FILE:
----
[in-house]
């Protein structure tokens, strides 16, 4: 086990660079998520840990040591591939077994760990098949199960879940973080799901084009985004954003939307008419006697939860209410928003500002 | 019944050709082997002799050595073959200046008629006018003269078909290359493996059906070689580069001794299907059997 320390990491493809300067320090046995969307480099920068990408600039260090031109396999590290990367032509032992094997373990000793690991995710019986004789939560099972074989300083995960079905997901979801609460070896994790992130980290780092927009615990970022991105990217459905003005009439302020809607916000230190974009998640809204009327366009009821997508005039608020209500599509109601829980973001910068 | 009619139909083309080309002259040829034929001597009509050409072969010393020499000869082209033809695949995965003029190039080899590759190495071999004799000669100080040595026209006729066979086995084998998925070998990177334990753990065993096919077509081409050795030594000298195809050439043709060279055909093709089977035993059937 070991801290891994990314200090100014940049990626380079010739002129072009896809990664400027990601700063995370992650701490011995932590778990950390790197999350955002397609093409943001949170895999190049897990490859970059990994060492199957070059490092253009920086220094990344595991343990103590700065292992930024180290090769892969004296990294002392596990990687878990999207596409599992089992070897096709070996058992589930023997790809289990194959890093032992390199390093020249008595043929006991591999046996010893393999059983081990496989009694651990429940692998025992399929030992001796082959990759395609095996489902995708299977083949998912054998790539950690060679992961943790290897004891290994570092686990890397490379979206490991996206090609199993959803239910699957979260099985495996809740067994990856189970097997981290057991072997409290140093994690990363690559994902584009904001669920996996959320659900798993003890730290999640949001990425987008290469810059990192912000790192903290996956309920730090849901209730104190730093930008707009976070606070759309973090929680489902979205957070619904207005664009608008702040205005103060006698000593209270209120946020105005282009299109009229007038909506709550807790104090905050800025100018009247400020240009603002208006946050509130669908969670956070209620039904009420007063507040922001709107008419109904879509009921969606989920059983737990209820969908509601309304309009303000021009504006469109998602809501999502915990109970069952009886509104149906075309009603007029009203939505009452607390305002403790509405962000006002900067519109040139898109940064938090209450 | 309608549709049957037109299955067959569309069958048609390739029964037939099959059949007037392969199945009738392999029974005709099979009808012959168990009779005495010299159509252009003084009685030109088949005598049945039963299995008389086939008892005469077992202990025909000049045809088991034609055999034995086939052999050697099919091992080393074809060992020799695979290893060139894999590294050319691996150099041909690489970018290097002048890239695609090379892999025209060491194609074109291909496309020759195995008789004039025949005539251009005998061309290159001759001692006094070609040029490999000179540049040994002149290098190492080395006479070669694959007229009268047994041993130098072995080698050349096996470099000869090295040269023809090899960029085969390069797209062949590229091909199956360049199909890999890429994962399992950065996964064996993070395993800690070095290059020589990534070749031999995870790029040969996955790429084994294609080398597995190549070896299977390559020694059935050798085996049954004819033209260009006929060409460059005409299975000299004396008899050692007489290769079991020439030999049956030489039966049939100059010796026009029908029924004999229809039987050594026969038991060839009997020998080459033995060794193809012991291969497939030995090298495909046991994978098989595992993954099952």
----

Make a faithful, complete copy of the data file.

[in-house]
């Protein structure tokens, strides 16, 4: 086990660079998520840990040591591939077994760990098949199960879940973080799901084009985004954003939307008419006697939860209410928003500002 | 019944050709082997002799050595073959200046008629006018003269078909290359493996059906070689580069001794299907059997 320390990491493809300067320090046995969307480099920068990408600039260090031109396999590290990367032509032992094997373990000793690991995710019986004789939560099972074989300083995960079905997901979801609460070896994790992130980290780092927009615990970022991105990217459905003005009439302020809607916000230190974009998640809204009327366009009821997508005039608020209500599509109601829980973001910068 | 009619139909083309080309002259040829034929001597009509050409072969010393020499000869082209033809695949995965003029190039080899590759190495071999004799000669100080040595026209006729066979086995084998998925070998990177334990753990065993096919077509081409050795030594000298195809050439043709060279055909093709089977035993059937 070991801290891994990314200090100014940049990626380079010739002129072009896809990664400027990601700063995370992650701490011995932590778990950390790197999350955002397609093409943001949170895999190049897990490859970059990994060492199957070059490092253009920086220094990344595991343990103590700065292992930024180290090769892969004296990294002392596990990687878990999207596409599992089992070897096709070996058992589930023997790809289990194959890093032992390199390093020249008595043929006991591999046996010893393999059983081990496989009694651990429940692998025992399929030992001796082959990759395609095996489902995708299977083949998912054998790539950690060679992961943790290897004891290994570092686990890397490379979206490991996206090609199993959803239910699957979260099985495996809740067994990856189970097997981290057991072997409290140093994690990363690559994902584009904001669920996996959320659900798993003890730290999640949001990425987008290469810059990192912000790192903290996956309920730090849901209730104190730093930008707009976070606070759309973090929680489902979205957070619904207005664009608008702040205005103060006698000593209270209120946020105005282009299109009229007038909506709550807790104090905050800025100018009247400020240009603002208006946050509130669908969670956070209620039904009420007063507040922001709107008419109904879509009921969606989920059983737990209820969908509601309304309009303000021009504006469109998602809501999502915990109970069952009886509104149906075309009603007029009203939505009452607390305002403790509405962000006002900067519109040139898109940064938090209450 | 309608549709049957037109299955067959569309069958048609390739029964037939099959059949007037392969199945009738392999029974005709099979009808012959168990009779005495010299159509252009003084009685030109088949005598049945039963299995008389086939008892005469077992202990025909000049045809088991034609055999034995086939052999050697099919091992080393074809060992020799695979290893060139894999590294050319691996150099041909690489970018290097002048890239695609090379892999025209060491194609074109291909496309020759195995008789004039025949005539251009005998061309290159001759001692006094070609040029490999000179540049040994002149290098190492080395006479070669694959007229009268047994041993130098072995080698050349096996470099000869090295040269023809090899960029085969390069797209062949590229091909199956360049199909890999890429994962399992950065996964064996993070395993800690070095290059020589990534070749031999995870790029040969996955790429084994294609080398597995190549070896299977390559020694059935050798085996049954004819033209260009006929060409460059005409299975000299004396008899050692007489290769079991020439030999049956030489039966049939100059010796026009029908029924004999229809039987050594026969038991060839009997020998080459033995060794193809012991291969497939030995090298495909046991994978098989595992993954099952």